Thursday, April 29, 2010

A Stolen Stradivarius

There are several documented stories of stolen Stradivarius violins, but one of the most interesting was reported in the New York Times in 1996.
The violin thief, sitting in jail for having assaulted a child, told his wife to get his violin from a friend, and read the paper inside. She did, and it was an article about a Polish violinist whose Stradivarius violin had been taken from his Carnegie Hall dressing room while he performed on another instrument. The thief’s wife asked if that was the stolen violin. He said it was, but that he had bought it for $100. Later, he confessed to having stolen it himself. He had frequented the entrance doors of the concert hall, and made friends with the doormen by offering to take their place while they went for a smoke. He told his wife that his mother had taught him how to hide a violin in his coat, and that she had always wanted him to be a famous violinist.
When the thief died, his wife returned the violin to Lloyd’s of London and received a finder’s fee of $263,000 dollars.
The thief’s daughter, by his first marriage, was heir to her father’s estate. She sued the thief’s wife and won in court. The judge agreed that the finder’s fee should have been part of the estate.
By that time, the wife was living in a trailer and had spent all the money. She paid her attorney 10% for negotiating the finder’s fee. The rest was given to her family and the IRS.
Lloyd’s sold it for $1.2 million in 1988, and more recently, Joshua Bell, the violinist who made the soundtrack for The Red Violin, paid $4 million for the treasured Stradivarius violin that had seen so many owners.

Monday, April 19, 2010

Stradivarius Violins

Antonio Stradivari was born in Cremona, Italy, sometime around 1644, but the exact date of his birth is unknown. His life spanned two centuries, and he died in 1737.
Antonio was an Italian luthier, a craftsman of stringed instruments. He also made violas, cellos, and at least one harp. The Latin form of his name, Stradivarius, refers to his violins. Antonio had six children by his first wife, and five by his second. His sons worked in the shop, and some of the signed Stradivarius violins are probably signed by his sons.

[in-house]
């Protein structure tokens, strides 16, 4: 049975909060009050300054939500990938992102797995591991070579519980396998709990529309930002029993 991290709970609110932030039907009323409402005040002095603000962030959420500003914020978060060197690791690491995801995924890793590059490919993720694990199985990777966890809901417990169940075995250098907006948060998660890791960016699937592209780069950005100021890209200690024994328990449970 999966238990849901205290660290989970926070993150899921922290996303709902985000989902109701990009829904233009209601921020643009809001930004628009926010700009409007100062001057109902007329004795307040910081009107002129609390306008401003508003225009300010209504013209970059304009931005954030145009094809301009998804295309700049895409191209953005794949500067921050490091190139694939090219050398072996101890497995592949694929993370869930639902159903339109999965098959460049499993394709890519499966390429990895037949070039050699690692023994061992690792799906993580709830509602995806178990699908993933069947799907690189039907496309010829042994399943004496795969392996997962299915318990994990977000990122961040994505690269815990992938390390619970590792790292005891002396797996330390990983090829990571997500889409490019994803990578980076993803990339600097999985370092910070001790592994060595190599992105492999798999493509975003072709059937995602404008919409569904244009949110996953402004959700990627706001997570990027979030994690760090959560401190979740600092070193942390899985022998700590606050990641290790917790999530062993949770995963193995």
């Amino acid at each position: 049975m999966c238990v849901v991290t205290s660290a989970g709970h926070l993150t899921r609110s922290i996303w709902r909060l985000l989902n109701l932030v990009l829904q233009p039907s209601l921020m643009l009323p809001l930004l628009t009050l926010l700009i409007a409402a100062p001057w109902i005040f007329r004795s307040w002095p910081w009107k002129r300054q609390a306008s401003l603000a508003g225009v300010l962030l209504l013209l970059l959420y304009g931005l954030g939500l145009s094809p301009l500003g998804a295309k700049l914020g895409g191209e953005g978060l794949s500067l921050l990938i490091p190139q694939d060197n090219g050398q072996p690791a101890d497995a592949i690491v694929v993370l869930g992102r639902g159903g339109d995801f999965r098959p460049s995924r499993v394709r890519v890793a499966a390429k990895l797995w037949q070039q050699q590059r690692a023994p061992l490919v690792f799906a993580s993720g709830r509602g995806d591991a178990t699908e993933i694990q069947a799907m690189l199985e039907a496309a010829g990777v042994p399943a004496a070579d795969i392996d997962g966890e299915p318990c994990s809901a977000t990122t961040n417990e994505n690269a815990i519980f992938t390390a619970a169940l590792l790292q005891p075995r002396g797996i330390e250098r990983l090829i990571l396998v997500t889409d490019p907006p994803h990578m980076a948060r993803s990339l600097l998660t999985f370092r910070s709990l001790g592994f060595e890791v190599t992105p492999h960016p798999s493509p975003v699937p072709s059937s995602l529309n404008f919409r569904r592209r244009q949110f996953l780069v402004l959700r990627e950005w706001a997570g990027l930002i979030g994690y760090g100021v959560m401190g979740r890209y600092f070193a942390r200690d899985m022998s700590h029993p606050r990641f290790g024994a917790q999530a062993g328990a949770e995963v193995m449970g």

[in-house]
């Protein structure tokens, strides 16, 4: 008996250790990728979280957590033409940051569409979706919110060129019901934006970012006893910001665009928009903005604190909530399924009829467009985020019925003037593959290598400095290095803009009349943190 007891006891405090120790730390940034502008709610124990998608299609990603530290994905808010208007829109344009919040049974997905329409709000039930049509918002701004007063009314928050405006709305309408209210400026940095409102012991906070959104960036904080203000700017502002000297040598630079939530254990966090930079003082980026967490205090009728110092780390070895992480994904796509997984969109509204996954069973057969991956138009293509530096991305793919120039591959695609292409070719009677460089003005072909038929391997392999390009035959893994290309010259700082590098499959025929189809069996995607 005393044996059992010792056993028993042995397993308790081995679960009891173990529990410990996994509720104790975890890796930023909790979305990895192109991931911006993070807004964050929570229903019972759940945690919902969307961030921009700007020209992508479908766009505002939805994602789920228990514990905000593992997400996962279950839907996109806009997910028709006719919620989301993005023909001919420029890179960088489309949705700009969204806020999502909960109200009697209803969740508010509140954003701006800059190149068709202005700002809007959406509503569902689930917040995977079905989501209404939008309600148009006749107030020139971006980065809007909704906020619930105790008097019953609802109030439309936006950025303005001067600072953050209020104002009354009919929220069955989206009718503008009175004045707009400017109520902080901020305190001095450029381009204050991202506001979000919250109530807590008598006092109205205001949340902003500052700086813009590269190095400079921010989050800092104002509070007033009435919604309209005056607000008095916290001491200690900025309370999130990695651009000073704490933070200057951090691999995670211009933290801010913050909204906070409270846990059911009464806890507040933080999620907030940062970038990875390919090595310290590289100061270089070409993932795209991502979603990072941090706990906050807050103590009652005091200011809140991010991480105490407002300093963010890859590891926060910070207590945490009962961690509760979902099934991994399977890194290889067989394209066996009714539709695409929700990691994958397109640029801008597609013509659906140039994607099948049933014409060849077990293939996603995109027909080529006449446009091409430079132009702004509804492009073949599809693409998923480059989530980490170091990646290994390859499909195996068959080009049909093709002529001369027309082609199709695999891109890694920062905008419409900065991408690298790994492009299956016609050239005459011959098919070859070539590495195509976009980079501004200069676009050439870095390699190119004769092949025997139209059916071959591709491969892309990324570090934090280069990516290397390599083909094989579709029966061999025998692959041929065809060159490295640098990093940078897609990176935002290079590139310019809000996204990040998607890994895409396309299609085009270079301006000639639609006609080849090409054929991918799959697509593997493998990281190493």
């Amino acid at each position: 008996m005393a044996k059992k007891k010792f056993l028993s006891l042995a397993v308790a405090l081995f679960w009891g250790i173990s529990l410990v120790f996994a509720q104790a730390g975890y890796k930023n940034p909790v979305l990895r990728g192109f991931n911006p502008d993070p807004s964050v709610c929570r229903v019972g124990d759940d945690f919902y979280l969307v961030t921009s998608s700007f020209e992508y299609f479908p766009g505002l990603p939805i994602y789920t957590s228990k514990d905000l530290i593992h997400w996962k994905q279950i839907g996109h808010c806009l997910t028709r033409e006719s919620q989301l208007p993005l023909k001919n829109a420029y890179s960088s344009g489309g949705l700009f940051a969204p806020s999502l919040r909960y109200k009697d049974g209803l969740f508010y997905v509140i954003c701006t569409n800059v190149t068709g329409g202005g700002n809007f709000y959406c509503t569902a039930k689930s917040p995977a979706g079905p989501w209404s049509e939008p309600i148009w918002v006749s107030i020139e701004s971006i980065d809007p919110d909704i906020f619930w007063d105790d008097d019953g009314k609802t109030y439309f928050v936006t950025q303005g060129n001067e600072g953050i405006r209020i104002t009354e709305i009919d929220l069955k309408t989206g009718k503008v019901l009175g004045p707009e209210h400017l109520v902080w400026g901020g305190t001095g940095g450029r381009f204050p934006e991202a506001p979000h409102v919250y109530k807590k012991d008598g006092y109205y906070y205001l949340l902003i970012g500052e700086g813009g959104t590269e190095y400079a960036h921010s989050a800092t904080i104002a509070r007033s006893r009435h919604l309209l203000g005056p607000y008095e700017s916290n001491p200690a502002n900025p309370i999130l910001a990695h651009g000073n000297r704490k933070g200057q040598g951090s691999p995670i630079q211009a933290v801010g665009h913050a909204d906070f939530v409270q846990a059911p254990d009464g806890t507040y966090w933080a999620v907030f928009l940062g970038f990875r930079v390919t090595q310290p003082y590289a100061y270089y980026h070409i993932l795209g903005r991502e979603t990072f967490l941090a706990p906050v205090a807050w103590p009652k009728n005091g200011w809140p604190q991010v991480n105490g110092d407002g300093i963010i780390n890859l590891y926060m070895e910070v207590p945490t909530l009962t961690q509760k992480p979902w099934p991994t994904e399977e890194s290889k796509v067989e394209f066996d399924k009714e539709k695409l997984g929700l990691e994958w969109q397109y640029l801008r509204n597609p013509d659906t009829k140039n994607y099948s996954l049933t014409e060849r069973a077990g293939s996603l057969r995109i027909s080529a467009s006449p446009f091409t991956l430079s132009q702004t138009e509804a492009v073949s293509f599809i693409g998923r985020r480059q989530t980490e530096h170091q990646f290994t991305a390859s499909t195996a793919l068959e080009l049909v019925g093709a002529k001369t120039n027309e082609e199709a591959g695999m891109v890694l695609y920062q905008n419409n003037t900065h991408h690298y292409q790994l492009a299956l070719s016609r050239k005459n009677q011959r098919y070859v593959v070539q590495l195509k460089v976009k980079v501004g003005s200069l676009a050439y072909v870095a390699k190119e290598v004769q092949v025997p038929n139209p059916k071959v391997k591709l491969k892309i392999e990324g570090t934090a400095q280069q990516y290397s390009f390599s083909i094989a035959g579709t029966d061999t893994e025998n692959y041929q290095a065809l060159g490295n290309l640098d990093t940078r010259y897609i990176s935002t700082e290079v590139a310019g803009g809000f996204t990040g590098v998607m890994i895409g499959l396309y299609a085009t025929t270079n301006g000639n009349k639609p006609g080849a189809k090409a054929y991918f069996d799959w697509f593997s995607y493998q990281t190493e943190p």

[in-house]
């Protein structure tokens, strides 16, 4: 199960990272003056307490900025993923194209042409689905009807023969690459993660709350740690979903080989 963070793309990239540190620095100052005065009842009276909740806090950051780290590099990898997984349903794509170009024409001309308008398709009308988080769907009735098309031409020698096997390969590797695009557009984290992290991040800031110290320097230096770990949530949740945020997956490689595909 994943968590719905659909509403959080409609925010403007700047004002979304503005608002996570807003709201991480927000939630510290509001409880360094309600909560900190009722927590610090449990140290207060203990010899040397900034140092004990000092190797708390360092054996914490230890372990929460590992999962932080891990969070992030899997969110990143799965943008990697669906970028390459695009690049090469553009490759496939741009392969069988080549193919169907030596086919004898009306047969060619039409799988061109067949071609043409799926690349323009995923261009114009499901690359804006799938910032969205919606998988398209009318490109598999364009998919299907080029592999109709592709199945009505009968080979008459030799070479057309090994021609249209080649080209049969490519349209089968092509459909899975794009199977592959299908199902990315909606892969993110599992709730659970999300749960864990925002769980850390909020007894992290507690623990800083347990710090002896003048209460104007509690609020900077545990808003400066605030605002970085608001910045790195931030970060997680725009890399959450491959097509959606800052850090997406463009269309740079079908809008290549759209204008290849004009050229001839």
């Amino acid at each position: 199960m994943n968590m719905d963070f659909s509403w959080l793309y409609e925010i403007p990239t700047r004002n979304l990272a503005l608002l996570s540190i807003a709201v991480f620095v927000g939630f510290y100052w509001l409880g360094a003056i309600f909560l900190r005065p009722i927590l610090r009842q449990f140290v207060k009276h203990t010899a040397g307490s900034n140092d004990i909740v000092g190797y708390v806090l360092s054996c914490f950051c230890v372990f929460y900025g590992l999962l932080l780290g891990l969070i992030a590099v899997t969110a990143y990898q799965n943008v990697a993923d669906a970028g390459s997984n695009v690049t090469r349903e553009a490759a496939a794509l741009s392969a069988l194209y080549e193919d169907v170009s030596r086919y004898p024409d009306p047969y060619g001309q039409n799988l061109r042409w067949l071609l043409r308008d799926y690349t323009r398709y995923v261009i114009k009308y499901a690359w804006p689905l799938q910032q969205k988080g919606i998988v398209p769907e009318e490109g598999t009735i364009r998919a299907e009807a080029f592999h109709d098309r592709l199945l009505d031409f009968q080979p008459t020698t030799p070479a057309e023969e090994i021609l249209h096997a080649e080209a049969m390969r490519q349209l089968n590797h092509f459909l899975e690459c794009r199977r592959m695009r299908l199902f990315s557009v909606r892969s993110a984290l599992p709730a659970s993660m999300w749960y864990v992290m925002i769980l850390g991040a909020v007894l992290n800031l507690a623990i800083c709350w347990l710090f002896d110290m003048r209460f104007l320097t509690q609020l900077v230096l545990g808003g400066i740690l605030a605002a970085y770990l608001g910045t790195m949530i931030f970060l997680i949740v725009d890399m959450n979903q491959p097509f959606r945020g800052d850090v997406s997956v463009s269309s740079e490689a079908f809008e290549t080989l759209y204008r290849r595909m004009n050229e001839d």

Antonio Stradivari may have studied under Amati, whose violins were highly prized during that time, more so than Antonio’s. The Stradivari alterations to the Amati models were what brought fame to Stradivari. He changed the arch, varied the thickness of the wood, and used more highly colored varnish, as well as other modifications.
Over the years, as his violins became prized, they were hidden, stolen, and sold, increasing in value with each passing decade.

Saturday, April 10, 2010

Tapestry in Medici Florence

It is difficult to think of Renaissance art in Italy without the d’Medici family name coming to mind. In 15th century Florence, Cosimo d’Medici’s patronage of the arts supported the work of Brunelleschi, Michelangelo, Botticelli, and others. Less celebrated are the Florentine tapestries. The Medici family supported tapestry workshops that thrived within the city. Tapestries were in demand to decorate the halls of new buildings as well as the palace itself.
The Florentine cartoonists (artists who designed the compositions that were translated into the tapestries) joined in the spirit of the times, leaving behind the sacred, and embracing all that was vibrant and alive in Florence. One of these men, Giovanni Stradano, a painter and engraver familiar with the methods used in the production of tapestries in Flanders, moved to Florence in 1545 and worked at the Medici court.
The picture illustrates the Giostra del Saracino, a type of jousting tournament which was once very popular among the citizens, being held in front of Palazzo Medici. Via Larga, in which the palazzo stands, is shown from the north looking towards Piazza Duomo. From the foreground, moving backwards we can see the Medici residence, with the houses annexed in the fifteenth century on the right, followed by the church of San Giovannino.

Saturday, April 3, 2010

Easter in France begins with Fat Tuesday (Mardi Gras), a part of Carnival. Because of France’s strong Catholic tradition, their calendar observes the same days that Catholic churches all over the world do: Ash Wednesday, Lent, Holy Thursday, and Good Friday leading up to Easter.
Most Americans associate Mardi Gras with New Orleans, but the first Carnival was celebrated in Nice, France. Carnival in France lasts for two weeks, with parades, fireworks, and masked balls.
Since the 12th century, all the bells in France are silenced on the Thursday before Good Friday. Most villages and cities in France have at least one church with a bell, like this cathedral in Arras, France. French children all know that the bells have departed for Rome. On Easter, the bells (les cloches de Paques) return, bringing with them Easter eggs and chocolate. The bells drop the treats along the way as they pass through the skies, making their way back to their belfries.
Another tradition, happening around April 1, is Poisson d’Avril. On this day, children make paper fish and stick them on the backs of unsuspecting adults.